The predominant histological variant seen was endometroid carcinoma. However, as a group, nonendometroid tumors comprising serous carcinomas, carcinosarcomas, and adenosquamous carcinomas predominated, accounting for about 55% of cases. These nonendometroid tumors are typically high-grade tumors and are frequently overrepresented among black cohorts and this study showed a similar trend with majority of patients presenting with high-grade tumor.

Overexpression of HER2 was seen in a minority of cases (22%). The previous reports have documented overexpression percentages ranging from 18% to 46%.[8],[9],[15] On the other hand, Santin et al. documented a much higher proportion of HER2 overexpression (80%).[16] This may be attributable to a particularly small sample size (10 cases) and potential selection bias.

Histological grade did not predict HER2 overexpression in contrast to reports by showing a significant association between HER2 overexpression high-grade tumors.[6] The relatively small sample size may be a factor in our study.


  Conclusion Top


The findings from this study suggest that endometrial cancers among Nigerian women are predominantly nonendometroid and high grade. HER2 expression was seen in a fifth of cases. Future studies should explore the response of targeted therapy among Nigerian patients showing HER2 overexpression.

Limitation

The study was a hospital-based one with small sample size.

Financial support and sponsorship

Nil.

Conflicts of interest

There are no conflicts of interest.

 
  References Top

1.
Sorosky JI. Endometrial cancer. Obstet Gynecol 2012;120:383-97.  Back to cited text no. 1
    
2.
Yakasai IA, Ugwa EA, Otubu J. Gynecological malignancies in Aminu Kano Teaching Hospital Kano: A 3 year review. Niger J Clin Pract 2013;16:63-6.  Back to cited text no. 2
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3.
Okeke T, Onah N, Ikeako L, Ezenyeaku C. The frequency and pattern of female genital tract malignancies at the university of Nigeria teaching hospital, Enugu, Nigeria. Ann Med Health Sci Res 2013;3:345-8.  Back to cited text no. 3
[PUBMED]  [Full text]  
4.
Lu KH, Broaddus RR. Endometrial cancer. N Engl J Med 2020;383:2053-64.  Back to cited text no. 4
    
5.
Gurpide E. Endometrial cancer: Biochemical and clinical correlates. J Natl Cancer Inst 1991;83:405-16.  Back to cited text no. 5
    
6.
Diver EJ, Foster R, Rueda BR, Growdon WB. The therapeutic challenge of targeting HER2 in endometrial cancer. Oncologist 2015;20:1058-68.  Back to cited text no. 6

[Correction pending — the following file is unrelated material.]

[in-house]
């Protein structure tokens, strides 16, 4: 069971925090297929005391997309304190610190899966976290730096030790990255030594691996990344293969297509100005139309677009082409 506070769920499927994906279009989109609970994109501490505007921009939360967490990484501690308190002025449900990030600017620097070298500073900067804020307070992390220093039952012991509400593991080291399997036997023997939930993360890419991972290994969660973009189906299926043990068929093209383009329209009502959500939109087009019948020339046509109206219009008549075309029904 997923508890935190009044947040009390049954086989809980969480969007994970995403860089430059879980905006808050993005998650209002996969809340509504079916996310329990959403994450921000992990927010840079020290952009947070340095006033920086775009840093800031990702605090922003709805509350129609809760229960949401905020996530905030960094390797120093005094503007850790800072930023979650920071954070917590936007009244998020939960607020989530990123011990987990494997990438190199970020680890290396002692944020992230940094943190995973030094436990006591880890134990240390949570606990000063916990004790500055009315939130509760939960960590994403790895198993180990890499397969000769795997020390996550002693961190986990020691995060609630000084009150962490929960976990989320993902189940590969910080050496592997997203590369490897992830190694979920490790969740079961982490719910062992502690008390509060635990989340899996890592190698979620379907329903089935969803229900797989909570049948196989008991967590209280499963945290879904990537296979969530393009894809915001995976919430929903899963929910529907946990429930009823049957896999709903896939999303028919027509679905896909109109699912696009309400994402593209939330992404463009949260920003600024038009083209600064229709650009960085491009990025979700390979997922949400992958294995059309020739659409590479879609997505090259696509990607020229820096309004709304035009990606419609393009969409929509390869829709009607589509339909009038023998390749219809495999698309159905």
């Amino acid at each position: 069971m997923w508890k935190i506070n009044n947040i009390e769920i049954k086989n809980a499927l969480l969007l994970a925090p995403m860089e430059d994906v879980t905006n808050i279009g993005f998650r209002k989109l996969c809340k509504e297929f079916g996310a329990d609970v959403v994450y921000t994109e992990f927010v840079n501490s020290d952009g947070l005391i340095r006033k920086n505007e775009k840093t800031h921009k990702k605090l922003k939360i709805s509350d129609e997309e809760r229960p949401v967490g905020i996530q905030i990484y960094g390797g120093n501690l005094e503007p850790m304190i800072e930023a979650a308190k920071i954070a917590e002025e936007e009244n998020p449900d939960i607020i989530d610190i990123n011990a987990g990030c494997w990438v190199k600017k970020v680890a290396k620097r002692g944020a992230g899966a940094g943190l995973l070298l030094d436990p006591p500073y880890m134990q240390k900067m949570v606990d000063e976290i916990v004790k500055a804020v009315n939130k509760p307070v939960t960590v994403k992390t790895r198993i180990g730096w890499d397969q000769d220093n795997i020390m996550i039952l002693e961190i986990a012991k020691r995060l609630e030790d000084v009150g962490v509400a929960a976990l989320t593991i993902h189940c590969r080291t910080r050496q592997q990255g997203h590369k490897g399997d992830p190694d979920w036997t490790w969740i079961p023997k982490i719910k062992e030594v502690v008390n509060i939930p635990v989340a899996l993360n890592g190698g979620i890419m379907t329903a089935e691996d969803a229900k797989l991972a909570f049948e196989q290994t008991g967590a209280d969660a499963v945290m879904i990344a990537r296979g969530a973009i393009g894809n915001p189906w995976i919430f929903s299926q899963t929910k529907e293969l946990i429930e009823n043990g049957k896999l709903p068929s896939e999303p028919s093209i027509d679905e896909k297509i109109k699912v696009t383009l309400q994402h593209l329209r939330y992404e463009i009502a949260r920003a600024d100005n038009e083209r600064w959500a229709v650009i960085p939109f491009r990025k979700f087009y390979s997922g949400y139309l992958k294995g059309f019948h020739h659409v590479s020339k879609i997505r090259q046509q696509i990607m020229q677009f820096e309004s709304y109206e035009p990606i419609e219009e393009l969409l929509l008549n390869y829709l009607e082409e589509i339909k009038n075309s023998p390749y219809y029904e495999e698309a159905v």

7.
Buhtoiarova TN, Brenner CA, Singh M. Endometrial carcinoma: Role of current and emerging biomarkers in resolving persistent clinical dilemmas. Am J Clin Pathol 2016;145:8-21.  Back to cited text no. 7
    
8.
Grushko TA, Filiaci VL, Mundt AJ, Ridderstråle K, Olopade OI, Fleming GF, et al. An exploratory analysis of HER-2 amplification and overexpression in advanced endometrial carcinoma: A Gynecologic Oncology Group study. Gynecol Oncol 2008;108:3-9.  Back to cited text no. 8
    
9.
Konecny GE, Santos L, Winterhoff B, Hatmal M, Keeney GL, Mariani A, et al. HER2 gene amplification and EGFR expression in a large cohort of surgically staged patients with nonendometrioid (type II) endometrial cancer. Br J Cancer 2009;100:89-95.  Back to cited text no. 9
    
10.
Łapińska-Szumczyk SM, Supernat AM, Majewska HI, Gulczyński J, Biernat W, Wydra D, et al. Immunohistochemical characterisation of molecular subtypes in endometrial cancer. Int J Clin Exp Med 2015;8:21981-90.  Back to cited text no. 10
    
11.
American Cancer Society. Key Statistics for Endometrial Cancer 2022. American Cancer Society. Atlanta, Ga.2022. [Last accessed on 2022 May 14].  Back to cited text no. 11
    
12.
Abdullahi H, Ayogu M. Pattern and relative frequencies of gynecological malignancies at the University of Abuja Teaching Hospital, Abuja. Trop J Obstet Gynecol 2020;37:177-81.  Back to cited text no. 12
    
13.
Muhammad AA, Adekunle OO, Modupeola SO, Muhammad U, Zulaiha S, Abdullahi A. A diary of endometrial malignancies in Zaria, Northern Nigeria. Sub Saharan Afr J Med 2017;4:43-6.  Back to cited text no. 13
    
14.
Okunowo AA, Alakaloko MA, Ohazurike EO, Okunade KS, Anorlu RI. Trend and characteristics of endometrial cancer in Lagos, Nigeria. Gulf J Oncolog 2019;1:52-9.  Back to cited text no. 14
    
15.
Slomovitz BM, Broaddus RR, Burke TW, Sneige N, Soliman PT, Wu W, et al. Her-2/neu overexpression and amplification in uterine papillary serous carcinoma. J Clin Oncol 2004;22:3126-32.  Back to cited text no. 15
    
16.
Santin AD, Bellone S, Gokden M, Palmieri M, Dunn D, Agha J, et al. Overexpression of HER-2/neu in uterine serous papillary cancer. Clin Cancer Res 2002;8:1271-9.  Back to cited text no. 16
    


    Figures

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    Tables